In a few categories, 2001 is still a horse race

SALES TALES
The monthly sales report is a gold mine for the lover of automotive facts and figures. Every number has a story to tell. Here are some of those stories. By John K. Teahen Jr.

Pickup players

How the pickup sales race looked after 11 months of 2001
  GENERAL MOTORS FORD MOTOR CO.
BIG PICKUPS
Chevy Silverado 650,523  
GMC Sierra 191,225  
Ford F series   827,319
Total 841,748 827,319
COMPACT PICKUPS
Chevy S10/T10 150,139  
GMC Sonoma 38,585  
Ford Ranger   256,488
Total 188,724 256,488
Grand totals 1,030,472 1,083,087
Source: Automotive News Data Center

In about 20 days, the watching and the wondering will be over. The 2001 sales results will have been tabulated, and the "experts" will know just how good - or how bad - their year-ago guesses were.

What will the numbers show?

Racing to the wire

Most of the 2001 sales supremacy contests have been decided. But a

few categories will make things interesting during the final month of the year.

In the premium sport-utility class, the Lincoln Navigator led the Cadillac Escalade by 945 sales at the end of November. But the Escalade beat the Navigator by 1,713 deliveries in November. A similar performance this month will make the Escalade the best seller in that segment.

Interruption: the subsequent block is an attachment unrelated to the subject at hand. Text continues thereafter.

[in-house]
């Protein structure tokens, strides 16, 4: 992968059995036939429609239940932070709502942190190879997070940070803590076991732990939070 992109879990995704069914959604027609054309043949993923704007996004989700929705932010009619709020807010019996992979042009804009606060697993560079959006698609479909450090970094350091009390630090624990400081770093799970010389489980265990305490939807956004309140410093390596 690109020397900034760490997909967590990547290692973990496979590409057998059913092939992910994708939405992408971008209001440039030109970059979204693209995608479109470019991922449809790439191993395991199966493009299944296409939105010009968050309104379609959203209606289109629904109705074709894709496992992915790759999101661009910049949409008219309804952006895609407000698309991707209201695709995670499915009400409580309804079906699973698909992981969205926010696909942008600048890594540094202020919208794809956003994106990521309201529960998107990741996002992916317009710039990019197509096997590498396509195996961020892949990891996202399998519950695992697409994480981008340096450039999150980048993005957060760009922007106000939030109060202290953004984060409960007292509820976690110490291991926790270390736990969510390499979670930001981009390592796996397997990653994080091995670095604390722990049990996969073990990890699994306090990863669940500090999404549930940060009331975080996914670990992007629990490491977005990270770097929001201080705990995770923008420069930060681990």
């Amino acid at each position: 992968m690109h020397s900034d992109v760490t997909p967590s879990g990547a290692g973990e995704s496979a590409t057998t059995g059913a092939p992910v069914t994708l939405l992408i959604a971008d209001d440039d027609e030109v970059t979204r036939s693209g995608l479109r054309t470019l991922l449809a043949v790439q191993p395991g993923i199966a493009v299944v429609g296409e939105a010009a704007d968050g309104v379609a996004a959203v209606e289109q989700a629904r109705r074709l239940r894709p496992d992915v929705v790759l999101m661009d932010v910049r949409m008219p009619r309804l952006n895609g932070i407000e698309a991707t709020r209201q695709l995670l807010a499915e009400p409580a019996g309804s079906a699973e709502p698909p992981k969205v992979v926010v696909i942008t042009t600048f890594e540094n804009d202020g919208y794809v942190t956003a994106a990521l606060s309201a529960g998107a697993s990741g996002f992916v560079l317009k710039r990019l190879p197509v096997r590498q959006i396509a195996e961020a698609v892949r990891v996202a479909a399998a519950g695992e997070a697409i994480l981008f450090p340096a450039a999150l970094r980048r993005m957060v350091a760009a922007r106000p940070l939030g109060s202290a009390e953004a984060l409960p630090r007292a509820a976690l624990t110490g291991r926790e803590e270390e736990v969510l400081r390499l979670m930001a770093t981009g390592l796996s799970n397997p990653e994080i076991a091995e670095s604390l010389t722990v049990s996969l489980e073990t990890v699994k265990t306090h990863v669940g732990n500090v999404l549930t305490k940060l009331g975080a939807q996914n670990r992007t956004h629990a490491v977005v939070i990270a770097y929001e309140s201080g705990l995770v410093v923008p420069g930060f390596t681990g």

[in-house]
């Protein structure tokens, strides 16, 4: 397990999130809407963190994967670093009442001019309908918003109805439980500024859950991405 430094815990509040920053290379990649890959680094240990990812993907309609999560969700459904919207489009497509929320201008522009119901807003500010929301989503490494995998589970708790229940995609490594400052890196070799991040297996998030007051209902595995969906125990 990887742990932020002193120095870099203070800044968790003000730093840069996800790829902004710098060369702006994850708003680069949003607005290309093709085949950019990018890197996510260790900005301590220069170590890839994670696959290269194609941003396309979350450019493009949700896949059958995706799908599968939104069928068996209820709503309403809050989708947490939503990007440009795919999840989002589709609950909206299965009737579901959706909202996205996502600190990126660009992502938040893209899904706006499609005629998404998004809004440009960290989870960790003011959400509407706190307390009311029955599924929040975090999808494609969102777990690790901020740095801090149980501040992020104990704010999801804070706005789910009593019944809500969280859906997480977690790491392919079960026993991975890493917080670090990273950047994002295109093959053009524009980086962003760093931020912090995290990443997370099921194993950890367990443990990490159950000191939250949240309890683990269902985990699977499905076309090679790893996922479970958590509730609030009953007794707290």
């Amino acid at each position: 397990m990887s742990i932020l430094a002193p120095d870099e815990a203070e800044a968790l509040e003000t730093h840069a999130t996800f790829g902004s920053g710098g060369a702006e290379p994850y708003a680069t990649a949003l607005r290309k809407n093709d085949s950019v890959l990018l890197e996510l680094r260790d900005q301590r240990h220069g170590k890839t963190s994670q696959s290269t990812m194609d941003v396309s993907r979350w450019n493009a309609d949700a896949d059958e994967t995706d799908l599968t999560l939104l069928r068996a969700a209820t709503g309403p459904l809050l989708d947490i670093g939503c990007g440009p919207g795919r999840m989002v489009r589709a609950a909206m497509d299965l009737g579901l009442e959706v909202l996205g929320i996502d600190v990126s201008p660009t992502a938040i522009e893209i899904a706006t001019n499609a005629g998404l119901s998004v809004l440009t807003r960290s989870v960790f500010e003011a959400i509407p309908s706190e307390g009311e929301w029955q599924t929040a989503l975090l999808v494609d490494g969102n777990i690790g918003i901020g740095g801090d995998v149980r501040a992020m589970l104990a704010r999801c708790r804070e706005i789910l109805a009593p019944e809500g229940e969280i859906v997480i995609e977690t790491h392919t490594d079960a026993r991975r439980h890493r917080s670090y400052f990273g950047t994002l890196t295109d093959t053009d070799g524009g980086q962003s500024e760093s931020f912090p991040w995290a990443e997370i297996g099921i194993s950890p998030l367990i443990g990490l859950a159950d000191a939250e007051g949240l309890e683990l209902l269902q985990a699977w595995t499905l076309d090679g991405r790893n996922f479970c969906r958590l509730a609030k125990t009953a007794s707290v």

In what is perceived as the luxury class, Lexus is the apparent champion. On Nov. 30, it had counted 201,780 sales to BMW's 194,713. The luxury class is a tricky one. Many of the vehicles sold by Lexus, BMW, Mercedes-Benz, Cadillac and Lincoln are not luxury class from a price standpoint, but all of each brand's sales are lumped together in the sales column.

But the pickup competition is the most interesting as the year draws to a close. In big pickups, it's General Motors by a slender margin over Ford Motor Co. Chevrolet Silverado and GMC Sierra combined had 841,748 sales through November; the Ford F series had 827,319.

But when compact pickups are added in, the total score becomes Ford 1,083,807; GM, 1,030,472. The compact Ford Ranger has outsold the Chevrolet S10/T10 and GMC Sonoma combined by more than 67,000 units.

We'll soon know

U.S. sales in 2001 certainly will be more than 16 million. A lot of prognosticators were unsure of that earlier in the year.

Also, 16.5 million is a cinch; only 636,836 December sales are needed to reach that total. December isn't the greatest month of the year - dealers say it's hard to compete with Santa Claus - but it hasn't been below 636,000 in a long, long, time.

How about 17 million? The odds are good, but don't bet the farm on it. To reach 17 million for the year, December must produce 1,136,836 sales of new cars and light trucks; last year's total was 1,244,172.

In six of the past 12 years, December sales have topped the necessary 1,136,836. But, on the other hand, in six of the past 12 years, December sales have fallen short of 1,136,836.

The record total for a year is 17,410,144 in 2000; 17 million would be second only to that.

Climbing through 2001

For the first 11 months of this year, Hyundai (up 41.9 percent) and Kia (up 41.2 percent) are by far the biggest sales gainers from a percentage standpoint.

But several other makes also have made significant advances this year, although they cannot match the Koreans' rate of travel.

Other winners include Acura, up 20.7 percent on the strength of the MDX sport-utility; BMW, up 15.4 percent; Lexus, 9.1 percent; Chrysler, 8.7 percent; Subaru, 8 percent; and Toyota, 7.3 percent.

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